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Campground Crime: Are Creeps Coming to Your Campout?

by Rene Agredano

From break-ins to shootings to RV park bomb scares, almost every day another campground crime story garners headlines. At first glance one might conclude that criminals are rampant in the great outdoors. Ask other RVers about their campground crime experiences and new insights are likely to occur.

Real Tales of Campground Crime: Shooters, Robbers and Vandals

campground crime

Is campground crime on the rise? Image: Geralt,

While camping gets people back to nature, it seems that even good campgrounds are ground zero for violent, illicit activity. The national campground crime blotter looked like this during summer:

September 14, Northern California:

As reported in the Napa Valley Register, a couple goes camping near Napa at Lake Berryessa. At about 1:30 am they awake to the sound of smashing glass. They later learned what happened: their brand new smart car was demolished by campground thugs.

September 7, South Carolina:

The Independent Mail reported that two men carjacked a camper’s pickup truck at gunpoint and stole his cell phone. The man wasn’t even done setting up his campsite when the crime occurred.

August 23, Ontario, Canada:

Also, Canadians aren’t immune to crime in the outdoors either. An armed camper barricaded himself inside his trailer at a campground in Ontario’s Bay of Quinte region. The Quinte News learned the Ontario SWAT team rushed to the campground, broke into the trailer and disarmed the potential shooter.

August 20, Illinois:

According to, a group of courageous campers in Rockton, IL. stopped a shooter at a campground by tackling him and grabbing his gun. The alleged gunman began firing when a site fee collector asked for money.

July 2, Massachusetts:

At a Salisbury, MA, campground the Eagle Tribune reported a drunk man assaulted a female RVer. According to news reports, the woman was in her trailer when a stranger barged inside without permission. Reporters say he “told her that he found her attractive and then asked if she had any cocaine. The victim told him to leave several times but he refused.”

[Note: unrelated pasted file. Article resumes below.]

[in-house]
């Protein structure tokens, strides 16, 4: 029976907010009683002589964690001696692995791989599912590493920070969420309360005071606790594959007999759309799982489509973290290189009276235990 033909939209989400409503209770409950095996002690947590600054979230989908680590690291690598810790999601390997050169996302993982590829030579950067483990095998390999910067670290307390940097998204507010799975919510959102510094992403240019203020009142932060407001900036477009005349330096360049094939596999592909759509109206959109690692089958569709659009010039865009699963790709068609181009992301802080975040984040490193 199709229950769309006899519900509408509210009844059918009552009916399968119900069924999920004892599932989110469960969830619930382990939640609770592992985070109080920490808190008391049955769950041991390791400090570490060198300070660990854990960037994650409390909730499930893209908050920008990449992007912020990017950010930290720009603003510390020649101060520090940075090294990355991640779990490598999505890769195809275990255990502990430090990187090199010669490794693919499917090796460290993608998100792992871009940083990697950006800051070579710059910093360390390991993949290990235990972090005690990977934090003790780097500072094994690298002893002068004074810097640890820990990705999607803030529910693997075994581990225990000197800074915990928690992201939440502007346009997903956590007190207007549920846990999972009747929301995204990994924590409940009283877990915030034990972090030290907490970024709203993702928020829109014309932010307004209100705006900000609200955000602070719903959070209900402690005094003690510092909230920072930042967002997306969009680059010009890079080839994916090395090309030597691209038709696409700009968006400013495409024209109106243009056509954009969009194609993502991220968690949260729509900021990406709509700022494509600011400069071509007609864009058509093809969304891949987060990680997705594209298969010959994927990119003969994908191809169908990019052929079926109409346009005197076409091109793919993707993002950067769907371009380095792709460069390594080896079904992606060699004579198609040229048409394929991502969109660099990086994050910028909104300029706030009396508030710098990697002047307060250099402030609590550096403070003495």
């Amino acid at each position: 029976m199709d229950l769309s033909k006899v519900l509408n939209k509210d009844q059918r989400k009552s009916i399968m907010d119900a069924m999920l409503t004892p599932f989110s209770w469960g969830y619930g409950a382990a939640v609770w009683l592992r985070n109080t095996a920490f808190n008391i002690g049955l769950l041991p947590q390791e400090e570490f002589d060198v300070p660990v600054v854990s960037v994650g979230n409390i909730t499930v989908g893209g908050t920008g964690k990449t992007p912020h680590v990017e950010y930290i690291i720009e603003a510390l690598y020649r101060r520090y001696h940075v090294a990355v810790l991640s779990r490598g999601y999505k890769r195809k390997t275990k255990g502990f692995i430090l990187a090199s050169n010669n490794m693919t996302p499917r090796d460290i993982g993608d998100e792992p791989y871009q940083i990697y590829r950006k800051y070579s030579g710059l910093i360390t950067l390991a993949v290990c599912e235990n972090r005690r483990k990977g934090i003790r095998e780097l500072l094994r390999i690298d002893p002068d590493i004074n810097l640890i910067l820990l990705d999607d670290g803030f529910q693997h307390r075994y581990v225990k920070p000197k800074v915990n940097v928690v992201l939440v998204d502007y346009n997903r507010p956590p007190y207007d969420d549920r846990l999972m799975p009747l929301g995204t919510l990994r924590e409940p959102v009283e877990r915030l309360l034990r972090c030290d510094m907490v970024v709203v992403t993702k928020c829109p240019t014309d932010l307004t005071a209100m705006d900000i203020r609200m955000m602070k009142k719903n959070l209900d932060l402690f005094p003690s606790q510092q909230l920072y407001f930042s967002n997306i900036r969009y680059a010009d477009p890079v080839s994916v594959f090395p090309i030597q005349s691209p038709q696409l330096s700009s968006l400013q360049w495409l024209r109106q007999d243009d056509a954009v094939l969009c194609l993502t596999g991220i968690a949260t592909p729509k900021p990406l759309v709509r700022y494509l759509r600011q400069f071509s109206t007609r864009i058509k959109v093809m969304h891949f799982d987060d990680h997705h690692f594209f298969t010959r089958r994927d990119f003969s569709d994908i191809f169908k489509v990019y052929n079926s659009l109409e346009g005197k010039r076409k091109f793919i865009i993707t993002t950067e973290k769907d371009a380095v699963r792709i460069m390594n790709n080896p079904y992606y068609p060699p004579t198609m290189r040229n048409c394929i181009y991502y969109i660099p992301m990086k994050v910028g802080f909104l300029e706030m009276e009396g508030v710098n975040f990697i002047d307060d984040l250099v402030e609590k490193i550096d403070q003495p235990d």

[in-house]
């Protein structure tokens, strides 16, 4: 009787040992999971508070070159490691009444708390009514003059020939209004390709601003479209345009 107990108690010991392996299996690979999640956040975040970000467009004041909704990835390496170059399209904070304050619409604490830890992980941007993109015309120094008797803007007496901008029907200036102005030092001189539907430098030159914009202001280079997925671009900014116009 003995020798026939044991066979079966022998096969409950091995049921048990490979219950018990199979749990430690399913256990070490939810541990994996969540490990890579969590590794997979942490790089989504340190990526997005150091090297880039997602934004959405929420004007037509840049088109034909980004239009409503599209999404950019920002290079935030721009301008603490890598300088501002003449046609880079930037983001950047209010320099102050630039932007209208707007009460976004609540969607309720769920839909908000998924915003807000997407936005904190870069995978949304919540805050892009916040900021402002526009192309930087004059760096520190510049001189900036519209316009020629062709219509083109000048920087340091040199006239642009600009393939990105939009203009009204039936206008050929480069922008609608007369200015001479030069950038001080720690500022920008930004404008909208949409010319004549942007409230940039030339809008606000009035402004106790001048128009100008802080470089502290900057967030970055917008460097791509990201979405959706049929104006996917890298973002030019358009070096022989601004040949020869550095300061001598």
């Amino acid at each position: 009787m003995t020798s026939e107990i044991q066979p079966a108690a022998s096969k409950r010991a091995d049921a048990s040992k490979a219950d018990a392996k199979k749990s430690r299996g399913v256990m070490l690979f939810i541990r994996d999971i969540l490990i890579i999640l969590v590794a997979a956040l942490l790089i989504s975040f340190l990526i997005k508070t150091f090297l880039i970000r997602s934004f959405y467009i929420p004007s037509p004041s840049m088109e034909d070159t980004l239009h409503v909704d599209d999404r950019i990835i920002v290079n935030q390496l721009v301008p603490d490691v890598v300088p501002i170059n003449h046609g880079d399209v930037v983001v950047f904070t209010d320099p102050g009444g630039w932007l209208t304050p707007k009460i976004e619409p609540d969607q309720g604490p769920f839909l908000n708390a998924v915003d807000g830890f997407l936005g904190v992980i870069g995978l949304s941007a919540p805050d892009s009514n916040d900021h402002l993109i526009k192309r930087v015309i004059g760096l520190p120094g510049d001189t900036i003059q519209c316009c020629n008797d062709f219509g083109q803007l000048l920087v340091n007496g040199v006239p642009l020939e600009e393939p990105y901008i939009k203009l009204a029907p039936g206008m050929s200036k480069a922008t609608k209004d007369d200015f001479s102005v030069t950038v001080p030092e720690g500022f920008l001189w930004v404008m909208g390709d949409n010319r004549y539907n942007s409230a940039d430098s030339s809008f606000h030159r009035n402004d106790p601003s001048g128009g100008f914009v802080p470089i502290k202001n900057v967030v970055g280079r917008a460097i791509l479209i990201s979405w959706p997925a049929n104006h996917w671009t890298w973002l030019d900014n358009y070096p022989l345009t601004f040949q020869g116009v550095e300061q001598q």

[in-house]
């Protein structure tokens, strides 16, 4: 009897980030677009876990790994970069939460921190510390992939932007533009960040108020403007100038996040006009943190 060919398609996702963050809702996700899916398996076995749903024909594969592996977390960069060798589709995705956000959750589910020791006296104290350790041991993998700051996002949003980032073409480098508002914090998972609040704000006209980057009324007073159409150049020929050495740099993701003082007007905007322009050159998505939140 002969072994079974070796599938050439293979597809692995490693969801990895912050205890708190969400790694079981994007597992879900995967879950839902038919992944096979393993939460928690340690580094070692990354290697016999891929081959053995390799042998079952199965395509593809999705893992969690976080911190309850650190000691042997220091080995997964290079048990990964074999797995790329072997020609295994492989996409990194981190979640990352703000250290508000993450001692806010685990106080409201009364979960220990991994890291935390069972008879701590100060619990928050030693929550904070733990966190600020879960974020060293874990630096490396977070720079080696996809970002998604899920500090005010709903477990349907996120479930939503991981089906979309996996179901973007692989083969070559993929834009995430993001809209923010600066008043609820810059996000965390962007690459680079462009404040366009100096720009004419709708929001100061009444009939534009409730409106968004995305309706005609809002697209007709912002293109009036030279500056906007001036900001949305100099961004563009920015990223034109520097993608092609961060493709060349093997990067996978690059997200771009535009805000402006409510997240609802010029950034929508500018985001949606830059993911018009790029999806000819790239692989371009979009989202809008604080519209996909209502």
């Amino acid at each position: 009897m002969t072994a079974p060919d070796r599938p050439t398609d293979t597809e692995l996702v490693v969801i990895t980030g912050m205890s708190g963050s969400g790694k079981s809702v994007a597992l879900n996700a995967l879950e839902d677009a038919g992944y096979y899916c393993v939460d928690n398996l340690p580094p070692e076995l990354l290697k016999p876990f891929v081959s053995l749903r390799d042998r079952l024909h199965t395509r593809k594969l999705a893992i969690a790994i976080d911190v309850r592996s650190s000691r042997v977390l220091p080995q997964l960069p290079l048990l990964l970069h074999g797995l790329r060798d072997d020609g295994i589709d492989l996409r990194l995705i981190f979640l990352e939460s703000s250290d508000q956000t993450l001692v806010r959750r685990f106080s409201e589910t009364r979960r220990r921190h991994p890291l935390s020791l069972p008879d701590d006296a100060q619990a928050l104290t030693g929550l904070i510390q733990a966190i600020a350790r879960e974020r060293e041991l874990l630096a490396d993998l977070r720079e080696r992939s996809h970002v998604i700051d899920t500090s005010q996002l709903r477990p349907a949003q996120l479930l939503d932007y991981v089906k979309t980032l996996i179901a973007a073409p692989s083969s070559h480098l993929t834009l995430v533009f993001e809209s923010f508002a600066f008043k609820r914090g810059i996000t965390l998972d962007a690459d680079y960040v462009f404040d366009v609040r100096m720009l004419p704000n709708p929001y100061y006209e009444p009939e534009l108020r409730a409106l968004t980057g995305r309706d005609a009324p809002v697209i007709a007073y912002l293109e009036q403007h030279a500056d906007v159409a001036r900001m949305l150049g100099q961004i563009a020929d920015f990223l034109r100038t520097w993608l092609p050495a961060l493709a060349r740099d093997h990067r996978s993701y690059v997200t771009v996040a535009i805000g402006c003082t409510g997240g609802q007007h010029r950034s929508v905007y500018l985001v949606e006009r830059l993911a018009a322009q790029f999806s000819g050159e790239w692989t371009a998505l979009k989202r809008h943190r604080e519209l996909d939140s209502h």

How Many RVers are Really Crime Victims?

The list of campground crimes goes on into infinity. In an age of instantaneous reporting, acts of violence are reported almost as quickly as they occur. However, when RVers examine camping crime in community settings like the iRV2 Discussion Forums, the vast majority of respondents say they have never been a campground crime victim.

Just curious? Has anyone experienced a face to face robbery, late night break-in ( while in residence), or any major crime, personally, while RVing . . . Have you been mugged, robbed, broken into while in your MH?” — jamesvinton

Out of 51 responses for this discussion, only two people stated they were directly touched by crime while RVing. One couple was “indirectly” held up for $40 at a gas station. The other almost happened in an Oregon campground:

Late that night after going to sleep the dog started to growl and awoke my wife. She raised the blind and saw someone attempting to steal gas from our rig. She yelled loudly for me to get my gun and the thief jumped in a car and took off. — bdpreece

Furthermore, in both cases, nobody was physically harmed. A random iRV2 Forums search for “Campground and RV Park Crime” reveals many more similar discussions with little anecdotal evidence that campers are increasingly at risk in the great outdoors. What these conversations also reveal are RVers who know how to balance crime prevention strategies while still having fun RVing. Here’s how one camper plays it safe:

I lock my bikes (expensive) and put away valuables (to include tools, electronic gadgets, and my favorite insulated beverage container). I do have locks on my tow bar and Jeep gas cap (need to get locking caps for the coach). — JFNM

If You See Something, Call Authorities

Additionally, removing temptations from your campsite when you’re away from the RV is a must. In addition, crime experts say it’s equally urgent to remain vigilant wherever you roam. Among other crime reporting recommendations the U.S. Department of Homeland Security says if you see anything suspicious, call authorities and provide: